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Discussion Starter #1
I was wondering why are so many dogs re-bred? I see so many out there, here are a few examples as to what I mean. There are:
Brittany
French Brittany
Japanese Akita
American Akita
German Rottie
Rottie
To name a few....

Why can't people be happy with the breed that was already created? Why do they have to go and recreate the breed to suit their needs? Are their personalities that different from each other? Why can't people just settle with the breed that's there?

Lots of questions, yes, sorry--but I'm just curious. :help:
 

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I was reading something somewhere that was talking about the exact opposite. It said that because dog showing is not as popular as it was before that several breeds that were created just for showing are disappearing.

Then there is the introduction of "designer breeds," which I was raised that if the dog isn't a pure bred full blooded its a mutt. I look at Auriel every day and wonder if her registration papers are accurate.

Why can't people be happy with the breed that was already created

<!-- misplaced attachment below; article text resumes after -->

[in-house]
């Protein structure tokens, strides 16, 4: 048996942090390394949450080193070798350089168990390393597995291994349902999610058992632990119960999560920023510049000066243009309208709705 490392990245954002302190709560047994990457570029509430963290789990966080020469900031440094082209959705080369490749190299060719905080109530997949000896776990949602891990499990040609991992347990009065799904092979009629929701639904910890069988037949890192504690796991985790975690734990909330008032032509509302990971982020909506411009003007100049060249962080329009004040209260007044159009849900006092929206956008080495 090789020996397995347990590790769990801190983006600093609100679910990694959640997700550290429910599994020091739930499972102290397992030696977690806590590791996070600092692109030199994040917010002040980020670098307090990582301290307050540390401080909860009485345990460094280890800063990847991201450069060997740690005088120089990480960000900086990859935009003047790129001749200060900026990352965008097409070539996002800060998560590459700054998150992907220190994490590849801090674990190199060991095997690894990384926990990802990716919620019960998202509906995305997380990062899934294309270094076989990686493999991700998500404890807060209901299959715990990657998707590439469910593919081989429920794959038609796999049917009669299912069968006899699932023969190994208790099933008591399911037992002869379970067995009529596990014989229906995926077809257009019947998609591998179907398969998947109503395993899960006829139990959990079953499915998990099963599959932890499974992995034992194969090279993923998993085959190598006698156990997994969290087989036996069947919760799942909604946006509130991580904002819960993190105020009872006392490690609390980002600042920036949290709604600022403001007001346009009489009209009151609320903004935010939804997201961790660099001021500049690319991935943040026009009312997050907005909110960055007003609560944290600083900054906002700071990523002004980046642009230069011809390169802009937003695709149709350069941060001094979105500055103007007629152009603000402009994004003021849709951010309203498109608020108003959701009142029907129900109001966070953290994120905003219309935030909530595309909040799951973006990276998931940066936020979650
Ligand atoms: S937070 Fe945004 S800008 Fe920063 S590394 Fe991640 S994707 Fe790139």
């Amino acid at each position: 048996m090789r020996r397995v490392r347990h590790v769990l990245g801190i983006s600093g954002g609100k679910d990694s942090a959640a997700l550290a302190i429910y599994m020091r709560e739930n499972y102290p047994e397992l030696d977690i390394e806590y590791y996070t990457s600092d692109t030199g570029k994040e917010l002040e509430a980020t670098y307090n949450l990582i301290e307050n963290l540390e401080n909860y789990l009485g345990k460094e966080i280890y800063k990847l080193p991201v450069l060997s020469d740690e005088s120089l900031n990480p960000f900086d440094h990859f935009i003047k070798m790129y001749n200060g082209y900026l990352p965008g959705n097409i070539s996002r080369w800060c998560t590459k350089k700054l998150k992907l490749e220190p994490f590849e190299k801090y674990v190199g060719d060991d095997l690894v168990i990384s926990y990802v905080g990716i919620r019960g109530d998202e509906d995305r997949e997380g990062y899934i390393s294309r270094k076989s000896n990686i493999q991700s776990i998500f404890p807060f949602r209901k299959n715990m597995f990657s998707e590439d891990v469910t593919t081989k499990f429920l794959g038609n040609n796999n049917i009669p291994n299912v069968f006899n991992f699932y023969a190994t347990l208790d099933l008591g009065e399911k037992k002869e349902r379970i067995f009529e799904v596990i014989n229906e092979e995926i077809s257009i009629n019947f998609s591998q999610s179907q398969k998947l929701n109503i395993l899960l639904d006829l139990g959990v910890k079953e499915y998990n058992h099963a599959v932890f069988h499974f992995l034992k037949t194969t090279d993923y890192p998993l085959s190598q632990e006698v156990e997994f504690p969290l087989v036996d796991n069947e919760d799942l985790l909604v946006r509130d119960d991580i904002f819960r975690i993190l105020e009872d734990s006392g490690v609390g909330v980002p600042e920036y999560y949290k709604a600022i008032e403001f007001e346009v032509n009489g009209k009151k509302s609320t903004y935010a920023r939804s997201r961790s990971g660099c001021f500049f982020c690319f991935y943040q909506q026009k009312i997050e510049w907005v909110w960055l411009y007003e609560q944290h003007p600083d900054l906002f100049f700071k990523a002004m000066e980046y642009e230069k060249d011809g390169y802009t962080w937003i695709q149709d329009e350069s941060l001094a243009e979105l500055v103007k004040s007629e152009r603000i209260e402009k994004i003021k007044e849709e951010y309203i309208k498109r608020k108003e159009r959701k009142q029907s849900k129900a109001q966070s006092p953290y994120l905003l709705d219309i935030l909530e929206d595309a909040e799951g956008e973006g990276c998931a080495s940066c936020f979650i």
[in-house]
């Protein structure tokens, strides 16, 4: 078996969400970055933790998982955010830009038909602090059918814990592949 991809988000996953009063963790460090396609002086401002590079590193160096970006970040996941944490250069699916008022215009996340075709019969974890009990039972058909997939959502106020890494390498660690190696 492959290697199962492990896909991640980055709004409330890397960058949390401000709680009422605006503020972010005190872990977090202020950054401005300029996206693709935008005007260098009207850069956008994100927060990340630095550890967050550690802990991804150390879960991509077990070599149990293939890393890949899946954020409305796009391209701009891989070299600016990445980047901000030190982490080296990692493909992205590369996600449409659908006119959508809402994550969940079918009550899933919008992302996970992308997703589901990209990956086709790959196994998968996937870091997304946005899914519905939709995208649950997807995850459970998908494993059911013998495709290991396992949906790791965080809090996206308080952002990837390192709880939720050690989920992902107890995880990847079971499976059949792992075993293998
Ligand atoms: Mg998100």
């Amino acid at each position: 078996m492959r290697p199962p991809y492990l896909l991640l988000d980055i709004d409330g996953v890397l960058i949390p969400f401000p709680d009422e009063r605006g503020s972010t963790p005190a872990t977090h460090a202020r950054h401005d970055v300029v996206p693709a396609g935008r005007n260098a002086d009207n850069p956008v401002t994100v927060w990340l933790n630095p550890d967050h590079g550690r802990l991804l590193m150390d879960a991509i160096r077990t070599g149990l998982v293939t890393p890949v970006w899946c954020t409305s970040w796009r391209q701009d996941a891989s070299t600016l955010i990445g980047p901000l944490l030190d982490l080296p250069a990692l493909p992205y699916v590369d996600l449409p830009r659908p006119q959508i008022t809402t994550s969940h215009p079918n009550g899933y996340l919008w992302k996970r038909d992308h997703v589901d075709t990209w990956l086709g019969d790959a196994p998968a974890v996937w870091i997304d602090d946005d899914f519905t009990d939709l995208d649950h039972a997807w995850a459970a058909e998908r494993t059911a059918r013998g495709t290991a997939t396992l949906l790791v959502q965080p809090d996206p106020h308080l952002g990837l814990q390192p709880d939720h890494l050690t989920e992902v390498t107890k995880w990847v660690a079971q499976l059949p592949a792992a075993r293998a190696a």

Because people always want something different and new and rare. Take the "designer breeds" people paid and still pay outrageous prices for mutt dogs and then are so proud that its a Shih Poo or whatever. Then there are the other people who adopt a dog from a shelter and want to know what it is and say its some rare breed.

Why do they have to go and recreate the breed to suit their needs?
Are they recreating the breed or just cross breeding with a certain breed for a couple of generations and slapping a new name on it?

Are their personalities that different from each other?
Most likely not unless the breeding is bad and they may be just changing the coat color or the head shape.

Why can't people just settle with the breed that's there?
Basically what I said earlier, people what new and different and want to be the first person on their block to have a rare and hard to get Japanese Akita. Like around here, everyone has labs or pits or chis or yorkies, just the fact I have a different dog from the norm causes her to get more attention.